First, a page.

Below is a link to an interesting video on gold and future targets. They have been pretty right on regarding gold thus far, and have some lofty expectations for the metal. Click here to watch the video.

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Gold is Golden

gold tradingDue to inflation worries, we have seen new highs for gold in recent trading. Today, gold reached the $1045 mark, which is a new high for the metal. An increase in gold is something I've seen happening, however, I believe it will become even higher in a year or two. Sure, massive government spending and new currency printing brings severe worry for inflation, but I believe this worry is a bit pre-mature. What makes me very nervous about inflation in the future, is that there is such a delay in DEFLATION at this point. No doubt, deflationary signals are here and increasing, but with the recent economic turmoil we have seen the past two years, a deflationary down spiral should have indeed come by now. Government bailouts have slowed this down spiral, but in my opinion, its full existence is inevitable.

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From this massive spending has come speculation of the value of the dollar, which has caused oil and gold to soar. However, in my opinion, our economy remains in deflationary state. Housing prices are continuing to fall, unemployment is on the rise, and production costs are lowering. The only "inflationary" signal we are seeing is massive government spending (which is spawning high gold prices and a low dollar value). History has shown that there is a "lag time" for inflation to begin following the initial influx of money.

GDX and GLD are funds that have performed very well the past few months, however, I believe they have temporarily peaked. I do see gold levels at $13-1400 at some point, but much further down the road, when we see the scary face of hyperinflation. Writing a put on GDX and GLD is becoming very tempting as is picking up shares of DRV or SRS. REITs are feeling more and more pressure as the lack of liquidity remains.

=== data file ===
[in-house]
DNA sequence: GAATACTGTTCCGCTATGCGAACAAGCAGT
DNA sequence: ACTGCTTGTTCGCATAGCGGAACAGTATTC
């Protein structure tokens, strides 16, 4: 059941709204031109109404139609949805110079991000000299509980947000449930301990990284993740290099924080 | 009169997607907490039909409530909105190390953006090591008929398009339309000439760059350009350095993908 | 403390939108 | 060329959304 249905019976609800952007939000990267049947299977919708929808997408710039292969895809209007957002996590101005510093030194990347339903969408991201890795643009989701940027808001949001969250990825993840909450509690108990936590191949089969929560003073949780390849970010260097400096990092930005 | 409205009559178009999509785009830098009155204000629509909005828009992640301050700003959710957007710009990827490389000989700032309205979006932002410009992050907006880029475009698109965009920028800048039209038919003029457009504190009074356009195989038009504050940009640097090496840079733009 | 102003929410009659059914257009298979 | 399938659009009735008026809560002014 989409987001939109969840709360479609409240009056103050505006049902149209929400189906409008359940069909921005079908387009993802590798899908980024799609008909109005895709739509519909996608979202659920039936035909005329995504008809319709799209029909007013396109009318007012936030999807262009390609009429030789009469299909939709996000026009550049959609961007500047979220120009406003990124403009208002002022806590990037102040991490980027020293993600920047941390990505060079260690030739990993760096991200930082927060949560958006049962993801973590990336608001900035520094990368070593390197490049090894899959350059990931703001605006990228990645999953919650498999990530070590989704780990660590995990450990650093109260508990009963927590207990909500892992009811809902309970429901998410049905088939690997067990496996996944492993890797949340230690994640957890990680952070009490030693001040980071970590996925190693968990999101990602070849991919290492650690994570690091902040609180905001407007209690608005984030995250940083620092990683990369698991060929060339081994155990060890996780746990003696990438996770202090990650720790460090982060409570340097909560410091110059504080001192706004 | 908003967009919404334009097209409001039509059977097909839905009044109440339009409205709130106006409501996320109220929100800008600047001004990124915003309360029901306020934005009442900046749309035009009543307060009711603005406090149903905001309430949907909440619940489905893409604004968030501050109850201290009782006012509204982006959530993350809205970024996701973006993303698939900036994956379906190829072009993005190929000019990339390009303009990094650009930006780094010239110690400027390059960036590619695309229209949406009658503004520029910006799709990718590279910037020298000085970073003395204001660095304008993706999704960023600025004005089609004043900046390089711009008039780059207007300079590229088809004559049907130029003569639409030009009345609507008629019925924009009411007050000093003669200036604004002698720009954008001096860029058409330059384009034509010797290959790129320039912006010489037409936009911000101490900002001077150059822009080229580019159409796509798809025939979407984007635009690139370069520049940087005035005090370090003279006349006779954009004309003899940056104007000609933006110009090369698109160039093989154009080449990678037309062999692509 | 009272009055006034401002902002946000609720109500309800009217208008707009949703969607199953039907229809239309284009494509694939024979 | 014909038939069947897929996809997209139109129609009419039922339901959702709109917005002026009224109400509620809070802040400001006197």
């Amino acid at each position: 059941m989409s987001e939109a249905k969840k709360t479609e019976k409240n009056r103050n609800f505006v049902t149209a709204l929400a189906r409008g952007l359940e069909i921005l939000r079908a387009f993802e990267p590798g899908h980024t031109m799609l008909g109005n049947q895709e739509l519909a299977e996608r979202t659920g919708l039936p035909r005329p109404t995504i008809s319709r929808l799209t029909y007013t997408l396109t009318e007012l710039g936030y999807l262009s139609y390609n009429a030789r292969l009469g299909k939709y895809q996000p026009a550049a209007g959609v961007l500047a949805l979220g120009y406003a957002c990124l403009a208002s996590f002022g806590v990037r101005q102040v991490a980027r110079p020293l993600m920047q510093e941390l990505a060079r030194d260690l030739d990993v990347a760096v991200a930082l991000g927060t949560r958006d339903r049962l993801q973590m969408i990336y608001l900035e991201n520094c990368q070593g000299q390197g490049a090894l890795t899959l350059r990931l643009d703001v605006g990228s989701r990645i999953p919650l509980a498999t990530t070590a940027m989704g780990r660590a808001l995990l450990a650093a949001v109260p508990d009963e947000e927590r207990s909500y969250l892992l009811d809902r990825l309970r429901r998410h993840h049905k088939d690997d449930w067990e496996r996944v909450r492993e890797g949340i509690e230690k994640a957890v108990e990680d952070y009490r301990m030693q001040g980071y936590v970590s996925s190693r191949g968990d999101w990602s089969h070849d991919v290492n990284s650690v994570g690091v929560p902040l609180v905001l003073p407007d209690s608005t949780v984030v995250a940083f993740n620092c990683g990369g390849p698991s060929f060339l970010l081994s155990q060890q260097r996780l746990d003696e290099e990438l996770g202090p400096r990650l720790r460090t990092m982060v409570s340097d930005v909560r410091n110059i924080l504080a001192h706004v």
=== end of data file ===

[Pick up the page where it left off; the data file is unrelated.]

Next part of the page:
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Happy Birthday TARP

bank failuresThis last week marked the year anniversary of the passing of the TARP program, which has been the government slush fund to help bailout suffering companies and large banks. It is amazing to look back on the past year and just how far and wide those TARP funds have reached. These mixed with other government acronym funds have been the source for trillions and trillions of dollars that have been flushed into the market to help build a damn to try and stop the rapid declining economy. For a time, the damn seemed to hold strong, however, I believe we are about to reach the next round of this downturn.

Friday's unemployment report was very discouraging, as the actual result came in at a loss of 263K jobs after analysts were expecting a loss of 175k. The market reacted with slight selling as I believe the big loss was anticipated after the ADP estimate that came in worse than expected earlier in the week. Last week as a whole, spent most of the time in the red as investors are questioning just how quickly we will be climbing out of this hole.

So far on Monday, investors have been buying as financials are performing quite well. Goldman Sachs upgraded large banks (big surprise) to attractive from neutral, despite two more bank closures that took place this weekend. We are just about to hit the 100 mark for the year, which is the most since the Great Depression.

It will be very interesting to see if the market is able to rebound from last week's discouraging data and performance. This week is light with factoring economic data, so disappointing days will most likely be a minimum. However, pressure on retailers continues to build as unemployment is rising and consumer spending is falling and we are heading back into earnings season. I expect the holiday season will prove to be a "last battle" for many retailers hoping to take advantage of holiday cheer spending before handing over the keys.